Whether you collect them or still use them to send mail, the postage stamp has had an interesting history.
The first adhesive stamps were issued on February 1st, 1842 by Alexander M. Greig’s City Dispatch Post, a private New York City carrier. The Post Office Department bought the business and continued to use adhesive stamps to prepay postage.
After U.S. postage rates were standardized in 1845, New York City Postmaster Robert H. Morris, among others, provided special stamps or markings to indicate prepayment of postage. These now are known as Postmasters’ Provisionals.
On March 3, 1847, Congress authorized United States postage stamps. The first US postage stamp was issued on July 1, 1847. Before that, letters would be taken to the Post Office where the postmaster calculated the postage required and noted it on the upper right corner. Postage was calculated based on the number of sheets in the letter and how far it needed to travel and could be paid by either the writer or the addressee. Until government-issued stamps became obligatory January 1, 1856, other payment methods remained legal.
The first stamps were cut from non-perforated sheets with scissors. One stamp, initially priced at five cents, depicted Benjamin Franklin. The other, a ten-cent stamp, pictured George Washington. In 1856, a five-cent stamp honoring Thomas Jefferson was introduced, followed by a two-cent stamp featuring Andrew Jackson in 1863. George Washington still holds the record for appearing on more U.S. postage stamps than any other person.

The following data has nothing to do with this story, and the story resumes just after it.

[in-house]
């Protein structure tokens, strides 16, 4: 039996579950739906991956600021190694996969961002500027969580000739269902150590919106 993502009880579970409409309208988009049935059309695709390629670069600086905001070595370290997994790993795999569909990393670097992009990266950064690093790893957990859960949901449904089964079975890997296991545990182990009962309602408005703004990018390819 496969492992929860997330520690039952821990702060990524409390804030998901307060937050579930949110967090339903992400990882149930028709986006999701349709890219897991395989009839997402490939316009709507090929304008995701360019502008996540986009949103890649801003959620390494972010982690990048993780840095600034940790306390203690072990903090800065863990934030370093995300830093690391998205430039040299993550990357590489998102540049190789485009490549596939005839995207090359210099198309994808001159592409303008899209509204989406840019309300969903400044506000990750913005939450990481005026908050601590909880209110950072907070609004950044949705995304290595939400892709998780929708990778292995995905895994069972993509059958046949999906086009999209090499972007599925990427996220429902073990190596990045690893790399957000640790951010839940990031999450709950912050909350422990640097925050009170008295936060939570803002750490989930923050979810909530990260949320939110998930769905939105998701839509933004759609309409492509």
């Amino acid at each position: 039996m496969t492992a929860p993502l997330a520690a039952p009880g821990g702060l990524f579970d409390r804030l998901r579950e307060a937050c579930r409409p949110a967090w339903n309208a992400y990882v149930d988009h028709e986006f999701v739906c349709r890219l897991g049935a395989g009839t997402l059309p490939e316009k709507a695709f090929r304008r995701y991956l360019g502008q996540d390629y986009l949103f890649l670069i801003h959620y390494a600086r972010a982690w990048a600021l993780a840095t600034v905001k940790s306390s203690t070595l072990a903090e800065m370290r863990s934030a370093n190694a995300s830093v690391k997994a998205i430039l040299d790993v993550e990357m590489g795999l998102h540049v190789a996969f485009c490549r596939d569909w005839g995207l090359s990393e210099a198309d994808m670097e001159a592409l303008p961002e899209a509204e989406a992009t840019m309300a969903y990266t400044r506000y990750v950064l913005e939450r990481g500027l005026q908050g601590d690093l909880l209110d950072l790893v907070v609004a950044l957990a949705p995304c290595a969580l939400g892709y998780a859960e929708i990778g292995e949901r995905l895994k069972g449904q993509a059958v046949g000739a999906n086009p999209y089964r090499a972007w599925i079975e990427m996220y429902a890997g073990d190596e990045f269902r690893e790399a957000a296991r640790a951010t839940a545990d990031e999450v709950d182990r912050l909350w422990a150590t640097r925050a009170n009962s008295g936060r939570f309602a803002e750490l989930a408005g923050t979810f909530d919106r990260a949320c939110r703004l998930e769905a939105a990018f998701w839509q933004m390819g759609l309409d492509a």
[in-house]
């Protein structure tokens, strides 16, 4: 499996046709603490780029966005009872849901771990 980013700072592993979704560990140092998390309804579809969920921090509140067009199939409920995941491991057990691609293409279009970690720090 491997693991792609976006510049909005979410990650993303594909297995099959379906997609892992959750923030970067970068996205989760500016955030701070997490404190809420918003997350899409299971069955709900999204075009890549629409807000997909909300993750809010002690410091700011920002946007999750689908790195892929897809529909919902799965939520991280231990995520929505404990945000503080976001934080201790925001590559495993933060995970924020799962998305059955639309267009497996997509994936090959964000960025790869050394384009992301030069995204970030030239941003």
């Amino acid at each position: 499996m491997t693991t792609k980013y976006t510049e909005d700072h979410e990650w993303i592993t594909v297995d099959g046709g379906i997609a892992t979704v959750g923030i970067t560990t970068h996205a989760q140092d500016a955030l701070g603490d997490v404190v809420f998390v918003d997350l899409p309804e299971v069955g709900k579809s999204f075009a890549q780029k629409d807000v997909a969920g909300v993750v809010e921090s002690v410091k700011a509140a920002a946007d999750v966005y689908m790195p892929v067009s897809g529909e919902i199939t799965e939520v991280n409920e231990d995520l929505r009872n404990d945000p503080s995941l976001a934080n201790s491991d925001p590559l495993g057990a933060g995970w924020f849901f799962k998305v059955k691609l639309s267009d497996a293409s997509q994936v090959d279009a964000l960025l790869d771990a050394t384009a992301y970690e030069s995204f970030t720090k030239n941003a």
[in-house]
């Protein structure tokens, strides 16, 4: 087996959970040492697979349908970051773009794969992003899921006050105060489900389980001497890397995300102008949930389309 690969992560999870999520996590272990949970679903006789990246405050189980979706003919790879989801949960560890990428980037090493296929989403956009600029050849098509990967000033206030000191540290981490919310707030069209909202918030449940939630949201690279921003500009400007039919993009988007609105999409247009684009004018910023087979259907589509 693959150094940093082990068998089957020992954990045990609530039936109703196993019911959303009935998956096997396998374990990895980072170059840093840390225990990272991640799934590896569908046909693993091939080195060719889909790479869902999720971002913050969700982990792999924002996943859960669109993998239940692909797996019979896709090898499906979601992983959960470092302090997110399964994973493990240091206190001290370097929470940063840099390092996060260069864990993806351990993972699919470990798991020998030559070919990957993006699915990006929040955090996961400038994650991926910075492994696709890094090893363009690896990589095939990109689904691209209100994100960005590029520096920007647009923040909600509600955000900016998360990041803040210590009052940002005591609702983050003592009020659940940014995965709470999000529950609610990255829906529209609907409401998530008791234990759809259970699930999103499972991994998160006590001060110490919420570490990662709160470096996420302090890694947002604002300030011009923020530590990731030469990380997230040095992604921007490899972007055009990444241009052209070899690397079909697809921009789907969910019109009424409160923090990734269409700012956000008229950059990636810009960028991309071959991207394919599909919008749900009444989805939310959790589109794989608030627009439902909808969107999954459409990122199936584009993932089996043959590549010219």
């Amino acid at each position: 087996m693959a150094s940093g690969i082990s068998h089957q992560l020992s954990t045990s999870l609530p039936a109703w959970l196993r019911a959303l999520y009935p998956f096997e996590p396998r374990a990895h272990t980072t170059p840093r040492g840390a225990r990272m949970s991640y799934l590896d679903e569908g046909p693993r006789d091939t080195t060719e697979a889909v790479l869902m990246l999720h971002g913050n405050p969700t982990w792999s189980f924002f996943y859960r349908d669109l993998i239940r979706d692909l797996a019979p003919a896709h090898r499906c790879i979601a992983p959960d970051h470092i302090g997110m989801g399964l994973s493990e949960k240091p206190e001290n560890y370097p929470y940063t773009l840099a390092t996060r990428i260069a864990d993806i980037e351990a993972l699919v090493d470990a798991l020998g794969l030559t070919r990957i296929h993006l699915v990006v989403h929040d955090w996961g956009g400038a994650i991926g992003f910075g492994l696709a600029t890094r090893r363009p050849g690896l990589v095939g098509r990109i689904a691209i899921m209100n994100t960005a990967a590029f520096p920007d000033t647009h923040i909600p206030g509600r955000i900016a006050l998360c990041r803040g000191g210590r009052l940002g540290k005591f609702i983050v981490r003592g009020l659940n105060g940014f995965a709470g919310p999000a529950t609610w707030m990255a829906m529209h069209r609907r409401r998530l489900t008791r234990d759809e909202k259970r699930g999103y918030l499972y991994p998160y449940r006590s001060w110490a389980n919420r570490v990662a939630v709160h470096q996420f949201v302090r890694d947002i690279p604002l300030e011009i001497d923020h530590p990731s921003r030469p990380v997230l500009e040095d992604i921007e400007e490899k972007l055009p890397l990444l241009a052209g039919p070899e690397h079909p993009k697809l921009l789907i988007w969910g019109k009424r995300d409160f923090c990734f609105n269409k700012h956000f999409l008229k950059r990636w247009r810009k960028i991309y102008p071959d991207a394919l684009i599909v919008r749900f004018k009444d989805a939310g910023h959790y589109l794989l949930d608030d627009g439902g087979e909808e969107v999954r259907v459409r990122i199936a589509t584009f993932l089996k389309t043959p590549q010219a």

The first U.S. commemorative stamps were issued in 1893, honoring that year’s World Columbian Exposition in Chicago. The subject — Columbus’s voyages to the New World — and size of the stamps were innovative. Standard-sized stamps were too small for engraved reproductions of paintings that portrayed events connected to Columbus’s voyages. The stamps were 7/8 inches high by 1-11/32 inches wide, nearly double the size of previous stamps. Over the years, commemorative stamps have been produced in many sizes and shapes, with the first triangular postage stamp issued in 1997 and the first round stamp in 2000.
Stamp booklets were first issued on April 16, 1900. They contained 12, 24, or 48 two-cent stamps. The first non-denominated stamps (stamps without a printed value) in the United States were two Christmas stamps issued on October 14, 1975. After a few initial tries, self-adhesive stamps were nationwide in 1992, and quickly became popular with customers. By 2002, nearly all new U.S. commemorative stamp issues were self-adhesive.
On April 12, 2007, the Postal Service issued its first Forever stamp, a non-denominated, non-expiring stamp intended for customers mailing a piece of First-Class Mail. Sold at the going rate of a First-Class stamp, a Forever stamp is always valid for the first ounce of First-Class postage. The original design for the first Forever stamp was the Liberty Bell. In 2011, all First-Class commemorative stamps were issued as Forever stamps.